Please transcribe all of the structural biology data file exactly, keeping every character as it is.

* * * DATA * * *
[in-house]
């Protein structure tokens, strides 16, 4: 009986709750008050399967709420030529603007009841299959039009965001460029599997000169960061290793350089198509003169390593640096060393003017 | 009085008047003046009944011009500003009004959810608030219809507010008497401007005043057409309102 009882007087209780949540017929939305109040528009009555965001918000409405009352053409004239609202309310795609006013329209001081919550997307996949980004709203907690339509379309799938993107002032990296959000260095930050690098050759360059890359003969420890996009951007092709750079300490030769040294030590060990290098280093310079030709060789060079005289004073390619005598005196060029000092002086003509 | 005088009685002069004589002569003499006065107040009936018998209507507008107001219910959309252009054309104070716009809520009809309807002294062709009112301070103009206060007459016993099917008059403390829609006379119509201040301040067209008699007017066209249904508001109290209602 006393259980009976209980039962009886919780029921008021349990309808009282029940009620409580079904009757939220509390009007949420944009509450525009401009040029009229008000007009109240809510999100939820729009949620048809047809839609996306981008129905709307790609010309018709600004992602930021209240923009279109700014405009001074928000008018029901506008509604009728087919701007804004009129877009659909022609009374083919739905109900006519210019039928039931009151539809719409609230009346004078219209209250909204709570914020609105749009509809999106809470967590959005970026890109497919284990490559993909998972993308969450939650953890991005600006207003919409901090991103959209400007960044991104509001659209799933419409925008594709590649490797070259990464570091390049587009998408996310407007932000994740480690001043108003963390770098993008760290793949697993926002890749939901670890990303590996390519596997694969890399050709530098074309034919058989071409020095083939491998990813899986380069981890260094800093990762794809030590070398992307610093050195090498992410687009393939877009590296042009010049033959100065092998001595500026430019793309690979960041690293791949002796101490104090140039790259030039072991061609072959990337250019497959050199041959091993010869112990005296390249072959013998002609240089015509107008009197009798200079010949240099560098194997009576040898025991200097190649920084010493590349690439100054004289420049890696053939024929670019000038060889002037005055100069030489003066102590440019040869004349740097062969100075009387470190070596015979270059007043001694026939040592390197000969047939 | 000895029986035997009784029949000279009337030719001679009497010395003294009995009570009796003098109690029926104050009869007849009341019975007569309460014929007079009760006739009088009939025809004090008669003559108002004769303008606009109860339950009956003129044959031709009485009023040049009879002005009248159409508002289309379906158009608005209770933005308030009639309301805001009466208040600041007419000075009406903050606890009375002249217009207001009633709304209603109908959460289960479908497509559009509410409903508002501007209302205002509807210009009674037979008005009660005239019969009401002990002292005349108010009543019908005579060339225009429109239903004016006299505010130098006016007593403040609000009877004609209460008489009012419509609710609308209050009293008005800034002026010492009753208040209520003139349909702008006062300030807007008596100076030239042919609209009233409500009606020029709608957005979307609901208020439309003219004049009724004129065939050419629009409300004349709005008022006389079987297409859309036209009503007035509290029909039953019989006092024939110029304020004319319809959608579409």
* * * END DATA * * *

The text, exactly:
[in-house]
């Protein structure tokens, strides 16, 4: 009986709750008050399967709420030529603007009841299959039009965001460029599997000169960061290793350089198509003169390593640096060393003017 | 009085008047003046009944011009500003009004959810608030219809507010008497401007005043057409309102 009882007087209780949540017929939305109040528009009555965001918000409405009352053409004239609202309310795609006013329209001081919550997307996949980004709203907690339509379309799938993107002032990296959000260095930050690098050759360059890359003969420890996009951007092709750079300490030769040294030590060990290098280093310079030709060789060079005289004073390619005598005196060029000092002086003509 | 005088009685002069004589002569003499006065107040009936018998209507507008107001219910959309252009054309104070716009809520009809309807002294062709009112301070103009206060007459016993099917008059403390829609006379119509201040301040067209008699007017066209249904508001109290209602 006393259980009976209980039962009886919780029921008021349990309808009282029940009620409580079904009757939220509390009007949420944009509450525009401009040029009229008000007009109240809510999100939820729009949620048809047809839609996306981008129905709307790609010309018709600004992602930021209240923009279109700014405009001074928000008018029901506008509604009728087919701007804004009129877009659909022609009374083919739905109900006519210019039928039931009151539809719409609230009346004078219209209250909204709570914020609105749009509809999106809470967590959005970026890109497919284990490559993909998972993308969450939650953890991005600006207003919409901090991103959209400007960044991104509001659209799933419409925008594709590649490797070259990464570091390049587009998408996310407007932000994740480690001043108003963390770098993008760290793949697993926002890749939901670890990303590996390519596997694969890399050709530098074309034919058989071409020095083939491998990813899986380069981890260094800093990762794809030590070398992307610093050195090498992410687009393939877009590296042009010049033959100065092998001595500026430019793309690979960041690293791949002796101490104090140039790259030039072991061609072959990337250019497959050199041959091993010869112990005296390249072959013998002609240089015509107008009197009798200079010949240099560098194997009576040898025991200097190649920084010493590349690439100054004289420049890696053939024929670019000038060889002037005055100069030489003066102590440019040869004349740097062969100075009387470190070596015979270059007043001694026939040592390197000969047939 | 000895029986035997009784029949000279009337030719001679009497010395003294009995009570009796003098109690029926104050009869007849009341019975007569309460014929007079009760006739009088009939025809004090008669003559108002004769303008606009109860339950009956003129044959031709009485009023040049009879002005009248159409508002289309379906158009608005209770933005308030009639309301805001009466208040600041007419000075009406903050606890009375002249217009207001009633709304209603109908959460289960479908497509559009509410409903508002501007209302205002509807210009009674037979008005009660005239019969009401002990002292005349108010009543019908005579060339225009429109239903004016006299505010130098006016007593403040609000009877004609209460008489009012419509609710609308209050009293008005800034002026010492009753208040209520003139349909702008006062300030807007008596100076030239042919609209009233409500009606020029709608957005979307609901208020439309003219004049009724004129065939050419629009409300004349709005008022006389079987297409859309036209009503007035509290029909039953019989006092024939110029304020004319319809959608579409």